Shorebird Nesting Season Marred By Predators
The shorebird nesting season at Gulf Islands National Seashore is reaching its halfway point. But, protecting the birds and preserving their nests is an uphill battle.
Shorebird nesting at the seashore typically begins in March, when snowy plovers begin arriving from South America. According to National Park Service biologist Mark Nicholas, complicating the situation is the fact that the birds are very small and make their nests in the sand.
Nicholas described the nests saying they are “very simple nests sometimes lined with some seashells, some coquina shells but right on the ground, very inconspicuous as far as the average visitor noticing them. You could actually walk by them very easily.”
The snowy plover continues to nest through mid-July, including a 23-day incubation period and a month or so for the chicks to fledge. However, Nicholas has concluded that the chance of actually achieving that nest success is pretty low these days.
“The shorebirds are definitely having a rough time over the last couple of years. A recent predator that moved into the area, say within the 10 years, is the coyote,” he said.
There are other predators such as blue herons, gull-billed terns and fish crows. But, the coyote has been the most destructive in raiding the nests or eating chicks after they hatch.
Road traffic is another problem. In just one year, recently, the park service documented 155 shorebirds killed on local roadways.
“Both Fort Pickens Road and Highway 399, that cuts from Pensacola to Navarre, we do have a lot of road-kill issues,” said Nicholas. “These are adults flying across the road (that) are struck by vehicles or the chicks are walking across the road or are actually sitting on the road and are struck by vehicles.”
As a result, the Park Service reduces the speed limit on those roadways to 20 miles an hour, giving drivers more time to react and the birds more time to get out of the way.
Given that many of the species that nest Gulf Islands have been listed as threatened or endangered, Nicholas says protection measures are critical.
“Pretty much the national seashores and state parks and undeveloped areas are the only areas where these species reproduce. So, we spend a lot of effort going out to try to post signs to keep the public away, for a number of reasons.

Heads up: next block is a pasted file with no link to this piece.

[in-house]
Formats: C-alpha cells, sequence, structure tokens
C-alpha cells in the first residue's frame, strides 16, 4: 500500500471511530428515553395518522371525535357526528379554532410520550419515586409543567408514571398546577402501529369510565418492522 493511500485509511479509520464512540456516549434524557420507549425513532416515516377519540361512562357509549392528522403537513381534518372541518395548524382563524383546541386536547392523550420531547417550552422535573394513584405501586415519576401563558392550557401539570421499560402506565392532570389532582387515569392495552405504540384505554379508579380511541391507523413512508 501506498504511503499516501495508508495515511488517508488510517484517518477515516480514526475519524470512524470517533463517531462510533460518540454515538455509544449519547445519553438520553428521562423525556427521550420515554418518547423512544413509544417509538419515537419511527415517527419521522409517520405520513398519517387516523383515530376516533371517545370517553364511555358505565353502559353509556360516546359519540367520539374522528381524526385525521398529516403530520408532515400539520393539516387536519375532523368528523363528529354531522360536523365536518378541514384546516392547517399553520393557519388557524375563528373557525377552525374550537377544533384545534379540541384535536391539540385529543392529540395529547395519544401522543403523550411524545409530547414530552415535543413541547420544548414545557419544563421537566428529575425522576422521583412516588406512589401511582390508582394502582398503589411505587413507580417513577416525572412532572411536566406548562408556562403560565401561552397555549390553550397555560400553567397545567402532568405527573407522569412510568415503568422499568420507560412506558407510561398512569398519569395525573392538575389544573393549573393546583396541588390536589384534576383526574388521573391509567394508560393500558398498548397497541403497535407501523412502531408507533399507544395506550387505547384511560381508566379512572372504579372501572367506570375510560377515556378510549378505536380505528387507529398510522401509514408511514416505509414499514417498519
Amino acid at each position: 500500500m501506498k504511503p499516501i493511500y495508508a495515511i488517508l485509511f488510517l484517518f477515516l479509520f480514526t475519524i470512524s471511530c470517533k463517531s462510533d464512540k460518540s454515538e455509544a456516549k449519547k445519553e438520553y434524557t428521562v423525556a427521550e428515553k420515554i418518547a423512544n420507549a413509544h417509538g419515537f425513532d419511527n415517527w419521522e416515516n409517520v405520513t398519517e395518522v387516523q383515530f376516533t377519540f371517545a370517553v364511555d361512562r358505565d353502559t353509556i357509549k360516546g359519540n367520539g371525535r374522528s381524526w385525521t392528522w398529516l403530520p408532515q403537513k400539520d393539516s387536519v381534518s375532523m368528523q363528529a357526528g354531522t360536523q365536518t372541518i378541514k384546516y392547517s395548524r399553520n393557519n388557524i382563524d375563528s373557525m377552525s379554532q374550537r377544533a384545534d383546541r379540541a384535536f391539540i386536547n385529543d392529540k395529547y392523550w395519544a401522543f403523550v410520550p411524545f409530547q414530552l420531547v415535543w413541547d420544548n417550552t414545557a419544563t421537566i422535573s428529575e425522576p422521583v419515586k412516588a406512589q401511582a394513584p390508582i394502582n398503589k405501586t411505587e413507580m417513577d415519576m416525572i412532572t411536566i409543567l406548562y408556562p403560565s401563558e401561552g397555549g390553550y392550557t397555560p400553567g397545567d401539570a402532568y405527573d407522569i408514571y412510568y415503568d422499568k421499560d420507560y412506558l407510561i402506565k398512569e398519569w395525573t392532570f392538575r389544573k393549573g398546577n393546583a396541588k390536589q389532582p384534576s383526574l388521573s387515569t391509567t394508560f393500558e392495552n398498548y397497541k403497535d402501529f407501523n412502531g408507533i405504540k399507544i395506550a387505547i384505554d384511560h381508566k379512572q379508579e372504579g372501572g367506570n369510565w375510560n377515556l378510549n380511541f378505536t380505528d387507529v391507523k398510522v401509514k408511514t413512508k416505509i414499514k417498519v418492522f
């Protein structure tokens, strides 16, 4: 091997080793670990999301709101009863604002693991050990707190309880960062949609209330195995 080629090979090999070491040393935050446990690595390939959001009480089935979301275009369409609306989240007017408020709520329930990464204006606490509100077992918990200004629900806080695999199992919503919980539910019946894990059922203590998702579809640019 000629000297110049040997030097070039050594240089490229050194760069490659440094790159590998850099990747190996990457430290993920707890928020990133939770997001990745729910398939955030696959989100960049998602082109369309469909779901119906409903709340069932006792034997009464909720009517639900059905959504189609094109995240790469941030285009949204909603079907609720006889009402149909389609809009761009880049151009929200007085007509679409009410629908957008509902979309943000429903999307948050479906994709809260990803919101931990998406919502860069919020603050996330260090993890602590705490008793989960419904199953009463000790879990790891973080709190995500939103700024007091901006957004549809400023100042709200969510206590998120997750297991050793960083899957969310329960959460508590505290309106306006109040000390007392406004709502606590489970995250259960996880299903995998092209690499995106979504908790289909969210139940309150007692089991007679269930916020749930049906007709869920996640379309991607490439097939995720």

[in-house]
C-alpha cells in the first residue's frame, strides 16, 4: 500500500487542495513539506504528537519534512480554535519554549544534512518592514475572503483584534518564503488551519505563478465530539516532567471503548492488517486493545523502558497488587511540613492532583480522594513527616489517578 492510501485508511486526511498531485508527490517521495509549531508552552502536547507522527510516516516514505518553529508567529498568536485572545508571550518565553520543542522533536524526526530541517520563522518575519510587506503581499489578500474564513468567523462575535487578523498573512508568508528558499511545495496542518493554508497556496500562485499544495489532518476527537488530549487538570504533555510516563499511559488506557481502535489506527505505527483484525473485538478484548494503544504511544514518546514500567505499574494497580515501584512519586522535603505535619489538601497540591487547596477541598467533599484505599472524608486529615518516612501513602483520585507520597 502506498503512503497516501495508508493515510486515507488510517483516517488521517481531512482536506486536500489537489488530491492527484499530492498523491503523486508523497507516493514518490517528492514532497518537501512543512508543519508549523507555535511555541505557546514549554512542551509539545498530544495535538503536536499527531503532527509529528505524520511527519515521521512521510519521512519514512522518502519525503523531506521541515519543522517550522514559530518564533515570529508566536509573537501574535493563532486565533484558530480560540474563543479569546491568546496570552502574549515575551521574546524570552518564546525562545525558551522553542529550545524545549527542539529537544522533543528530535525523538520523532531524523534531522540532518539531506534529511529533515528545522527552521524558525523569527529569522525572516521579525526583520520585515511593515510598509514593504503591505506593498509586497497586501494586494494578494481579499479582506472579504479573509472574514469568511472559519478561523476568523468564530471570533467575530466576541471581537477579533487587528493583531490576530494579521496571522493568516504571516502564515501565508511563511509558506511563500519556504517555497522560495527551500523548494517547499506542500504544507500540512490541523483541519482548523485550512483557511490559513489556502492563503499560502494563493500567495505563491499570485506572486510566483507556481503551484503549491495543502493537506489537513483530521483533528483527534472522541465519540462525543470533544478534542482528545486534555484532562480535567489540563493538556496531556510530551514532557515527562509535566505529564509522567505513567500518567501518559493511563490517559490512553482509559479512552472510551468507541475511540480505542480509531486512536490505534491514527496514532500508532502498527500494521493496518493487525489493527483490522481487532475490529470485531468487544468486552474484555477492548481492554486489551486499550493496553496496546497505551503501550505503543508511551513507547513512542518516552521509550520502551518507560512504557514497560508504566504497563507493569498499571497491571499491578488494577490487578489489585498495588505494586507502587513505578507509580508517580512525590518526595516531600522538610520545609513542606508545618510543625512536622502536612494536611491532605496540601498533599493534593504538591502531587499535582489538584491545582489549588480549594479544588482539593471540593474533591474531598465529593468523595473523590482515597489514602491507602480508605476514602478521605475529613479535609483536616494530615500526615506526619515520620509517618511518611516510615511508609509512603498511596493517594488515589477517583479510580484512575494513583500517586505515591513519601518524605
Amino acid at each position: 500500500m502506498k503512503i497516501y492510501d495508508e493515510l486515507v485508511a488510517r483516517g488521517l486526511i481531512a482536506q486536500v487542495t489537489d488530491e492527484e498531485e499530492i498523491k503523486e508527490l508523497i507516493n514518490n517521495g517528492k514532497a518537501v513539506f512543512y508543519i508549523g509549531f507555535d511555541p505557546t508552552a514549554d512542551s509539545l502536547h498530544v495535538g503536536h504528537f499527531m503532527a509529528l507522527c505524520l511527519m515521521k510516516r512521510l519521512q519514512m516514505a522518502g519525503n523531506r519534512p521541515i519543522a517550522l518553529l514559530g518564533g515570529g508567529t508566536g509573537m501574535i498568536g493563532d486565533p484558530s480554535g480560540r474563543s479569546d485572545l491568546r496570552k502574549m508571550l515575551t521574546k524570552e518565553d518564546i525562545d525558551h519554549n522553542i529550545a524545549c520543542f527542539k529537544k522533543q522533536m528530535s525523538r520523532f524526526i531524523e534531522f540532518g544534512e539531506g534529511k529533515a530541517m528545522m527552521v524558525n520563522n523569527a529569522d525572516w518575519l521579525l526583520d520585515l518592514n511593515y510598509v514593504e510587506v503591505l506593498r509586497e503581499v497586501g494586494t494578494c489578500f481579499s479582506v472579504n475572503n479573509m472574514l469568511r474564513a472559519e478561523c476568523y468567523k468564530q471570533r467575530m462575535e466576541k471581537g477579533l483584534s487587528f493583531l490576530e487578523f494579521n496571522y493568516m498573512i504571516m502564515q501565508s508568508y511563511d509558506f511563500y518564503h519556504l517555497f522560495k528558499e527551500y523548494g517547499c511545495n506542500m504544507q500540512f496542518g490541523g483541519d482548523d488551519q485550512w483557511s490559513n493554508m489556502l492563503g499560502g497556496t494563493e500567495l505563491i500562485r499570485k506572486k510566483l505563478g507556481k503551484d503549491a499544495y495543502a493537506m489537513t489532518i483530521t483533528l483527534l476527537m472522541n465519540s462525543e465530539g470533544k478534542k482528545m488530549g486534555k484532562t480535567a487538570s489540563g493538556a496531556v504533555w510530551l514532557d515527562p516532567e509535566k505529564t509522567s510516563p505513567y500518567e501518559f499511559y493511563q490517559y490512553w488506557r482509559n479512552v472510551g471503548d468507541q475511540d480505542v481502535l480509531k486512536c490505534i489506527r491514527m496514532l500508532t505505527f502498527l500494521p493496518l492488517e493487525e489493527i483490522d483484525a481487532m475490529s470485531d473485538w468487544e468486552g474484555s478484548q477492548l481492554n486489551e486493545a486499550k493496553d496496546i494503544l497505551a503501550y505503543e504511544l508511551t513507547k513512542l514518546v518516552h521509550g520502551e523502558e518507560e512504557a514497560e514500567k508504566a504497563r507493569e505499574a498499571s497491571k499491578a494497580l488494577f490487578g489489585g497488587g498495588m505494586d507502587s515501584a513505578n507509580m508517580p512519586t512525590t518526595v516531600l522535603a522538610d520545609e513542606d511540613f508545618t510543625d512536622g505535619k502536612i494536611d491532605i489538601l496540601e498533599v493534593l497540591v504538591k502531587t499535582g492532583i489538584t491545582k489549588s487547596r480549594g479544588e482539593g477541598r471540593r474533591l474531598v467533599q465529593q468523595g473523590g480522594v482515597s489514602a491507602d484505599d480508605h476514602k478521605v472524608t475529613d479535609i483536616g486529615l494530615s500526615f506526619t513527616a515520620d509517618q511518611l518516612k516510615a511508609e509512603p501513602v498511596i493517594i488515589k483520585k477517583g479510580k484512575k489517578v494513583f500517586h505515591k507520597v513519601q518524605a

For example, if the birds are disturbed by humans they’re likely to temporarily abandon their nests; which leaves the eggs exposed to predators and direct sunlight. The adult birds actually sit on the eggs to keep them cold, to keep them from cooking from the heat of the sun.
That’s why signs are posted throughout the seashore pointing out where areas are closed.
Nicholas says sign vandalism has been a problem, and there are those who persist in cutting through or hunting shells. But overall he notes that most visitors heed the signs and stay out of the nesting areas.
In either case, a close eye is kept on the shorebirds. Park service biologists and researchers from the State University of New York College of Environmental Science and Forestry are out working on nest location and monitoring.
“The researchers from SUNY, which is Maureen Durkin and her three bio-techs, are banding a lot of the adults, as well as the chicks. So, once we have the bands on the birds, we’re able to follow those family groups with quite a bit of certainty (because they’re banded) and able to determine (you know) when chicks are lost.”
Specifically, Durkin’s research has focused on the impacts of anthropogenic disturbance on Snowy Plovers in the western Florida Panhandle. From 2011-2012, she monitored marked Snowy Plovers at six study sites in the region, in part, to determine reproductive success.
The results of that research by Durkin were chronicled in a Final Report to the Edna Baily Sussman Foundation.
So, there are ongoing efforts to learn more about the habitat and behavior the shorebirds and seabirds, which migrate to the area every year.
The nesting season for the snowy plovers will wrap up in mid-July. Other species will nest through August.